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Smoking Ban for Apartment Dwellers

This kind of thing doesn't usually bother me too much, but even I'm wondering if the smoking ban coming to Belmont, California, goes too in the tension between your right to make decisions for yourself and my right not to be harmed by your decisions.

From "Smoking ban looms for Belmont apartment dwellers" by Steve Rubenstein in the SF Chronicle:

Belmont apartment dwellers who like to light up in their homes have 14 months to kick the habit, work out a compromise with their nonsmoking neighbors or get out of town.

Under the city's new smoking ban, among the toughest in the nation, apartment residents whose secondhand smoke invades their neighbors' units will be subject to fines of as much as $1,000.

The measure, which the City Council enacted Tuesday on a 3-2 vote, bans smoking in multiunit dwellings as well as in parks, outdoor restaurants and other public places. The apartment provision takes effect around New Year's 2009, while lighting up elsewhere is banned as soon as the law officially takes effect in about a month.

Hardly a loophole exists for Belmont denizens hooked on the weed. For example, the new law allows an actor to smoke onstage during the performance of a play - but only if smoking is an "integral part of the story."

The city says the tenant smoking ban will be enforced only if neighbors complain. It's believed to be the first such law in the country.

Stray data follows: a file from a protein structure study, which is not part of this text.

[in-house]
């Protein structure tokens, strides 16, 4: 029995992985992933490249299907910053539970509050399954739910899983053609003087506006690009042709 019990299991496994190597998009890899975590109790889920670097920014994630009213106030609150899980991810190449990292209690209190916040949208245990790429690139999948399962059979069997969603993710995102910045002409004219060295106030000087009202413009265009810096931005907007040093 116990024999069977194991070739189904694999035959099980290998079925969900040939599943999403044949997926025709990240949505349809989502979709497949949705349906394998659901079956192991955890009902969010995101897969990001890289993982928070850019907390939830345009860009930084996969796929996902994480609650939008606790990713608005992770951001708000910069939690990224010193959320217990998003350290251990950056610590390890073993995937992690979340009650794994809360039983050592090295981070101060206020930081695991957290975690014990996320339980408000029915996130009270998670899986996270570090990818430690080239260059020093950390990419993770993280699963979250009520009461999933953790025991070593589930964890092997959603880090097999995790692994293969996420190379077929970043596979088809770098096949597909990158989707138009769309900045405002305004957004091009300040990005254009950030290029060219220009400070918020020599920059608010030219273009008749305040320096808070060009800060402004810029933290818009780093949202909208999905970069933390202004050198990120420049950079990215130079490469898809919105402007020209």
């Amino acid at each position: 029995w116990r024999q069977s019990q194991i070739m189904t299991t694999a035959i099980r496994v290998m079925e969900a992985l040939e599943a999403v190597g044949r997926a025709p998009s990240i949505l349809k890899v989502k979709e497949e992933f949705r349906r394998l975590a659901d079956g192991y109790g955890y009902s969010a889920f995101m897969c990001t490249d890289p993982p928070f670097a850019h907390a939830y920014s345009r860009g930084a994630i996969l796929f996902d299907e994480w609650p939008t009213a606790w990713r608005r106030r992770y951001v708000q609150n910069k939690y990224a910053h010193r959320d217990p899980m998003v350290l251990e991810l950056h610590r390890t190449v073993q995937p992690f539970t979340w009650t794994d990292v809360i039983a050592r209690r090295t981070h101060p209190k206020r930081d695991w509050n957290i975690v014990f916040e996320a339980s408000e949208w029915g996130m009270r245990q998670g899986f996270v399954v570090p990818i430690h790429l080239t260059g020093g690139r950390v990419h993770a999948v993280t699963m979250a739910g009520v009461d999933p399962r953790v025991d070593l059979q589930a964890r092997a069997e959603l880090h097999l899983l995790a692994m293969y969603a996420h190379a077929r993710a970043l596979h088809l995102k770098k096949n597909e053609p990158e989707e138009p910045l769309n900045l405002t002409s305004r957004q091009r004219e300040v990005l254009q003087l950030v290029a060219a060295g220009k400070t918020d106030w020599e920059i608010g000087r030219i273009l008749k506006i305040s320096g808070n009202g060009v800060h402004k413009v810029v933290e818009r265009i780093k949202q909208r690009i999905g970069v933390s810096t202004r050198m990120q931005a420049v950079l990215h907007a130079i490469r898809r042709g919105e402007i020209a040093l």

Picky Eaters? They Get It From You

An article of the same title in today's NY Times by Kim Severson places the blame for your kids picky-eating habits:

Researchers examined the eating habits of 5,390 pairs of twins between 8 and 11 years old and found children’s aversions to trying new foods are mostly inherited.

The message to parents: It’s not your cooking, it’s your genes.

According to the report, 78 percent is genetic and the other 22 percent environmental.

Most children eat a wide variety of foods until they are around 2, when they suddenly stop. The phase can last until the child is 4 or 5. It’s an evolutionary response, researchers believe. Toddlers’ taste buds shut down at about the time they start walking, giving them more control over what they eat. “If we just went running out of the cave as little cave babies and stuck anything in our mouths, that would have been potentially very dangerous,” Dr. Cooke said.

One of the most interesting aspects of the article is the trickery that Jerry Seinfeld's wife uses with their kids:

Mrs. Seinfeld, the wife of the actor Jerry Seinfeld and the mother of three young children, became fed up with trying to get her children to eat fruits and vegetables. The oldest, Sascha, who is 6, is so picky she used to dictate what the rest of the family ate.

Her new book, “Deceptively Delicious” (Harper Collins), outlines a series of recipes based on fruit and vegetable purées that are blended into food in a way that she says children won’t notice. Half a cup of butternut squash disappears into pasta coated with milk and margarine. Pancakes turn pink with beets. Avocado hides in chocolate pudding and spinach in brownies.